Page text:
The hours ticked by, and Chen became more and more agitated. Even though he’d originally told friends and embassy officials that he wished to remain in China, now he wanted to leave. “I hope to seek medical treatment in the U.S. with my family, and then I want to rest,” he said. “As for the future, we’ll deal with that in the future.” At the hospital, Chen’s fears mounted as his wife told him she’d been tied to a chair, beaten, and interrogated by Chinese guards after they learned he had entered the U.S. embassy in Beijing last Friday.
Nick Zahnpoints out,
Congressman Frank Wolf (R–VA) reminds us in his Foreign Policy piece:
During a visit to Asia early in her tenure as secretary of state, Hillary Clinton famously said that U.S .concern with human rights issues in China “can’t interfere with the global economic crisis, the global climate change crisis, and the security crisis.”
It is likely that this prioritization has not been forgotten by China’s leadership.
one wonders what impact this might have on the Obama Administration internationally and domestically. Frida Ghitis, in an opinion piece at CNN.com, puts it this way:
The Chen case, however, could become iconic. If the Obama administration cannot explain what went wrong, it will have opened itself to criticism from human rights advocates and from Republican rivals, that he badly fumbled.
The Chinese government has demanded an apology from Washington for helping Chen and for interfering in Chinese domestic affairs. But the Obama administration, which claimed it had stayed true to American values in the Chen case, needs to prove that it has the moral strength to stand up for one courageous individual who sought help.
This is not just about Chen. It is about universal principles of human rights, really, and about America’s willingness to defend them on the global stage. The whole world is watching.
We can’t save every political prisoner in China, but when they show up at the doorstep of our Embassy and we let them in things change significantly. If it turns out that we’ve turned Chen and his family back over to the wolves that’s going to be something the Obama Administration will have to answer for at some point.
Doug is an optimist. The media will turn a blind eye on Chen, and the Obama administration will have to answer to no one.
Prior post on Chen here.
Didn’t take long for the Taiwanese Animation folks to come up with something,
What initially seemed like a potential victory on the human rights front for the U.S. administration was quickly spiraling Wednesday evening into a worst-case scenario, fuelled by a series of updates blasting out regularly on Twitter. Chen was no longer under American protection, but in a Beijing hospital surrounded by Chinese plainclothes police, and it was uncertain whether Chen had left on his own free will, as U.S. officials maintained, or under coercion.
Clinton, who spoke by phone with Chen in what U.S. officials described as an “emotional” conversation, said in a statement that she was “pleased that we were able to facilitate Chen Guangcheng’s stay and departure from the U.S. Embassy in a way that reflected his choices and our values.”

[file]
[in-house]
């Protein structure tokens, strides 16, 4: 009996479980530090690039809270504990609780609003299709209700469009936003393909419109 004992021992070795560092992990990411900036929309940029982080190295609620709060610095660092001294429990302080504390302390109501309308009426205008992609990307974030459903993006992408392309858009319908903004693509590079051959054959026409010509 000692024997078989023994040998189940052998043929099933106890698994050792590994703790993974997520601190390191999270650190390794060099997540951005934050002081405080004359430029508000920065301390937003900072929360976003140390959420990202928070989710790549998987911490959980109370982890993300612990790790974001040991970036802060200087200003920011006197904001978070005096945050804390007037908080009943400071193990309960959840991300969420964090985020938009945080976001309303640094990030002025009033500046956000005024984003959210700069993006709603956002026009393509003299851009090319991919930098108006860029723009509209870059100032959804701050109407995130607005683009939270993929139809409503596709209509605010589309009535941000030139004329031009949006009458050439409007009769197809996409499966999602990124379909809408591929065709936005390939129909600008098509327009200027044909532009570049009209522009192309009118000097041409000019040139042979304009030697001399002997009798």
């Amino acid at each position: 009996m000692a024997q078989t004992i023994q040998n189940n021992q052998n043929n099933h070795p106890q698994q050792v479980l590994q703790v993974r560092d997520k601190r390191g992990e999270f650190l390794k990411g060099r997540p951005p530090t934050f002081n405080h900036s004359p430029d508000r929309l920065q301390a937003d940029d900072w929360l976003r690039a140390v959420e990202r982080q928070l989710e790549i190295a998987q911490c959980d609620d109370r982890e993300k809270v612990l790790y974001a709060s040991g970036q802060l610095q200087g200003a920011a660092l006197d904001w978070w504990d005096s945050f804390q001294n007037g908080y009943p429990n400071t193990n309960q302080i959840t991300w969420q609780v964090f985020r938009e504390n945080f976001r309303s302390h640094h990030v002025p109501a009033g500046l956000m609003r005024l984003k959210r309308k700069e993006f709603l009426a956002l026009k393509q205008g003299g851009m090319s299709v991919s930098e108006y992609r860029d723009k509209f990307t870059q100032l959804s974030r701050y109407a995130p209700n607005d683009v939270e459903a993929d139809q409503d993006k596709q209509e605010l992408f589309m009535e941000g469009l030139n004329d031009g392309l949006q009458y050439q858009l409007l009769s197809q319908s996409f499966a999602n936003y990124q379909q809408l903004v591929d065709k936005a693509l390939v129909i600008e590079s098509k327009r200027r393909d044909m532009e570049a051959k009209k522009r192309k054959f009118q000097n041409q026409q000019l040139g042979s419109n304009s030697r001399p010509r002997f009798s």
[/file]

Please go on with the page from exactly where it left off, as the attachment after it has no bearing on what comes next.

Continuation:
Follow-up post here.
A couple of notes here. First, note that the upside of the sale goes to the Chinese, not to, for example, to Venezuelan investors. Perverse, no?. Two, for Venezuela this is a no-brainer, PDVSA gives up dividends (investors will have to be paid somehow), but the Venezuelan Government will continue to charge royalties, taxes and windfall taxes on each barrel produced, which is where the big money really is.Three, the Chinese have realized a profit in their investment and can now plow the money back into Venezuela. Simply recirculate it, they can buy 40% of Petroanzoategui (formerly Petrozuata, fully owned by PDVSA) or they could buy 23.3% of Petromonagas (formerly Cerro Negro, where BP has a small stake). Then, they can turn around and sell these in the Hong Kong Stock Exchange.
And they can take their money and their profits or whatever they sell their shares for and plow it back into Venezuelan oil fields.
But more importantly, PDVSA has found a way to raise money for the new projects, which are not producing yet and the Chinese to establish how much they will be worth when producing, a nice way to know your return in investment ahead of the project. After all, a barrel of improved oil from any of these projects is worth roughly the same in all of them. The Chinese get some money back, likely have clauses that the oil from new projects will be shipped exclusively to China and more importantly, they can sell their stakes in the new projects once they are fully functioning too.
And in a virtuous circle, an almost pyramid, as long as people need oil, they can invest the money in ever new projects in Venezuela’s heavy oil fields. The much-hated markets will provide the endless funding, like this, as long as it is profitable:
You must read the whole post.
Remember, as oil prices rise and the Keystone pipeline cancellation benefits Venezuela, this will matter to us.